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C++ class to prevent object copies

The C++, if you wao prevent object copies of a class, you can achieve this by declaring a private copy constructor and a private copy assignment operator (operator=). By making these members private, you prevent other code from making copies of objects of that class. This is often referred to as disabling or deleting the copy constructor and copy assignment operator. Here’s an example:

C++
class NoCopyClass {
public:
    // Public constructor
    NoCopyClass(int value) : data(value) {}

    // Public member function
    void printData() const {
        std::cout << "Data: " << data << std::endl;
    }

private:
    int data;

    // Private copy constructor (disabled)
    NoCopyClass(const NoCopyClass& other) = delete;

    // Private copy assignment operator (disabled)
    NoCopyClass& operator=(const NoCopyClass& other) = delete;
};

int main() {
    NoCopyClass obj1(42);
    obj1.printData();

    // Attempting to create a copy will result in a compilation error
    // NoCopyClass obj2 = obj1; // Error: use of deleted function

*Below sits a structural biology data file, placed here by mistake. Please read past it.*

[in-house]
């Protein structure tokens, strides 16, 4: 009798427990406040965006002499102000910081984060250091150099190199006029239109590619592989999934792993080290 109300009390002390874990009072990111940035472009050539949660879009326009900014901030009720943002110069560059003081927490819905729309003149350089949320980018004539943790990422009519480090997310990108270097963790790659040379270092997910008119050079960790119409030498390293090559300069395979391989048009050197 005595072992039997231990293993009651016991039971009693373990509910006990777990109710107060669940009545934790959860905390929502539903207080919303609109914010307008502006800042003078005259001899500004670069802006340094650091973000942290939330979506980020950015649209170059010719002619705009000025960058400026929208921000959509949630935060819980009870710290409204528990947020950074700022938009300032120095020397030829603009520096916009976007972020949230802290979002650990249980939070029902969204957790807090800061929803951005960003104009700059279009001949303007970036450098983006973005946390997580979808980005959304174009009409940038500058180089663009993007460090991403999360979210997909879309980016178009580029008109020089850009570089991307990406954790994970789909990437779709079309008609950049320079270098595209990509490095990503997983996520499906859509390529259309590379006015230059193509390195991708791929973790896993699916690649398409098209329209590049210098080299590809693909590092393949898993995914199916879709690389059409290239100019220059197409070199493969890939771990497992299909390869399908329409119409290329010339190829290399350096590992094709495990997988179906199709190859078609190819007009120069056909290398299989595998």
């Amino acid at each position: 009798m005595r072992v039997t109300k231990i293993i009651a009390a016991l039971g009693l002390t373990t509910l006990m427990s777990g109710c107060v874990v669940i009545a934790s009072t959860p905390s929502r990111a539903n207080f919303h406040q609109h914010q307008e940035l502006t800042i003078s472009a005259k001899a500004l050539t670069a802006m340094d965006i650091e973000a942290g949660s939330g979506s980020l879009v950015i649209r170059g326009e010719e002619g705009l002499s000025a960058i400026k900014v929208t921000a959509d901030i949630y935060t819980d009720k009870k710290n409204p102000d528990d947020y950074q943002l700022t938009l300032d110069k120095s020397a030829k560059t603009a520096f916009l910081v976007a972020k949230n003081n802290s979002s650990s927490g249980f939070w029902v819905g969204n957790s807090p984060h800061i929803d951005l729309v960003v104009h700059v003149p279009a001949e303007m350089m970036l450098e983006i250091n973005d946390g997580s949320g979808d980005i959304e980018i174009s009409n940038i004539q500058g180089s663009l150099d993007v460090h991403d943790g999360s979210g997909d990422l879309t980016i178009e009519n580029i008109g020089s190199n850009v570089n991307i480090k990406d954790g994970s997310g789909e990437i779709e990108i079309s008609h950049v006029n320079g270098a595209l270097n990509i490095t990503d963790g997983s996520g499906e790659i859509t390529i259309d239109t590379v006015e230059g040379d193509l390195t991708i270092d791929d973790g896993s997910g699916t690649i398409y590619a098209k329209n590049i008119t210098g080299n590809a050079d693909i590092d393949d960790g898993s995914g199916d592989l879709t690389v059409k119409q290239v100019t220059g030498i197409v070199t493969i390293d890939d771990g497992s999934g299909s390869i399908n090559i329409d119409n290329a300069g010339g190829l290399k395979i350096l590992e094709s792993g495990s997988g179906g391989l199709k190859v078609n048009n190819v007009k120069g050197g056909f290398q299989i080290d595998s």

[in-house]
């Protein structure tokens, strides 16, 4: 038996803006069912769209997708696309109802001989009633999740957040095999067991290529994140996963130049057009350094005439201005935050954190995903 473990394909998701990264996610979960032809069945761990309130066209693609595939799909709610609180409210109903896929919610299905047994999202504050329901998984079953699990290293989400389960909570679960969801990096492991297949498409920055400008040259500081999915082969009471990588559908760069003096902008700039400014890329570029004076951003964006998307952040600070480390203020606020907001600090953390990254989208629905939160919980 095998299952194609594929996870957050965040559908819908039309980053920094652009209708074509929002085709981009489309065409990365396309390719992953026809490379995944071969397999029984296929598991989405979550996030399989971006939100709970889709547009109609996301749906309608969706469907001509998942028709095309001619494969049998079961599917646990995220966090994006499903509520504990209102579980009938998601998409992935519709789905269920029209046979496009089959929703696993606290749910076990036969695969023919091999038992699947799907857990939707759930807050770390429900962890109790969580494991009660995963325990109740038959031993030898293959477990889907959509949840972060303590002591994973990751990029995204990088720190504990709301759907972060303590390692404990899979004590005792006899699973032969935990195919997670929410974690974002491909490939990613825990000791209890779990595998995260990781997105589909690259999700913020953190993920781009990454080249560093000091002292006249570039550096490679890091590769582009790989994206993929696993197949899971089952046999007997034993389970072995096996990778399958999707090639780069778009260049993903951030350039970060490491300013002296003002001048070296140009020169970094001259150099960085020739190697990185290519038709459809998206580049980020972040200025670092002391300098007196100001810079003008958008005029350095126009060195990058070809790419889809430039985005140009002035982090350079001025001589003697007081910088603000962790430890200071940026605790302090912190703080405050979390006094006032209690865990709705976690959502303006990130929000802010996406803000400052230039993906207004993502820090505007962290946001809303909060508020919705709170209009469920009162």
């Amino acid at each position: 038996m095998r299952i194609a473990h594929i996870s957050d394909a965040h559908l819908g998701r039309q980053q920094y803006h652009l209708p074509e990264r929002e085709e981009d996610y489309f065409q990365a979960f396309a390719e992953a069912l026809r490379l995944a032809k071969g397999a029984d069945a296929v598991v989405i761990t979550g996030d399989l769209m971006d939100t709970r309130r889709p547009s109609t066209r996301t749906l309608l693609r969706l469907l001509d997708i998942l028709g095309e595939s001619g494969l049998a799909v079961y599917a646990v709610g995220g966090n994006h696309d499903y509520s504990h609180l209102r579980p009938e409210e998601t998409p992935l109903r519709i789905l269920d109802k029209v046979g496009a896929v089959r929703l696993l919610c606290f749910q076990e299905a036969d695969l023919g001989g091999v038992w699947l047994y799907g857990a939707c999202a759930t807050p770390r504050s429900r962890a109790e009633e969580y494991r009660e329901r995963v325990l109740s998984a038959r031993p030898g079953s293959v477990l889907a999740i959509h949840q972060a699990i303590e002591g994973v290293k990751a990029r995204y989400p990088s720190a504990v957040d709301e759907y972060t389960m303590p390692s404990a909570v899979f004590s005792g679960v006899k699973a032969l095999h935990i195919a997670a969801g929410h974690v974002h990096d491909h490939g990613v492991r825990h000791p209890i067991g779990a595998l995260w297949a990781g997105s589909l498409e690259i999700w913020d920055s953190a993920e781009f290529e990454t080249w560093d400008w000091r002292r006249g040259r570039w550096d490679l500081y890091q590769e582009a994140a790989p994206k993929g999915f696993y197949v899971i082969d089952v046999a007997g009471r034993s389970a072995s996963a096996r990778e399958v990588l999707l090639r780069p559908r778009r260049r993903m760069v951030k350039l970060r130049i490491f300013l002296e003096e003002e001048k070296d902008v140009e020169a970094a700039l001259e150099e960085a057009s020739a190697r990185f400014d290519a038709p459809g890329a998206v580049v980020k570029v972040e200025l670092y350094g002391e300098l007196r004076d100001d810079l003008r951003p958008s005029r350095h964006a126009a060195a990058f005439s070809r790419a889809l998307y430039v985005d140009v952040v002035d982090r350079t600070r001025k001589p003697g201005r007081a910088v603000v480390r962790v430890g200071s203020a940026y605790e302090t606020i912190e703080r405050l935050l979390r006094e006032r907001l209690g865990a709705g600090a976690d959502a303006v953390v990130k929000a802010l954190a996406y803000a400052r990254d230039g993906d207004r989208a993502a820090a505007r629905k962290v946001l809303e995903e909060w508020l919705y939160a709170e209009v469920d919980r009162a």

return 0;
}

In this example:

  • We define a class called NoCopyClass with a private data member and a public constructor and member function.
  • We make the copy constructor and copy assignment operator private and use the = delete syntax to explicitly disable them.
  • In the main function, we create an object obj1 of NoCopyClass and use its public member function.
  • If you attempt to create a copy of obj1, like NoCopyClass obj2 = obj1;, it will result in a compilation error due to the deleted copy constructor and copy assignment operator.

By disabling the copy operations in this manner, you ensure that objects of the NoCopyClass cannot be copied, enforcing a design choice that prevents unintentional object copies.

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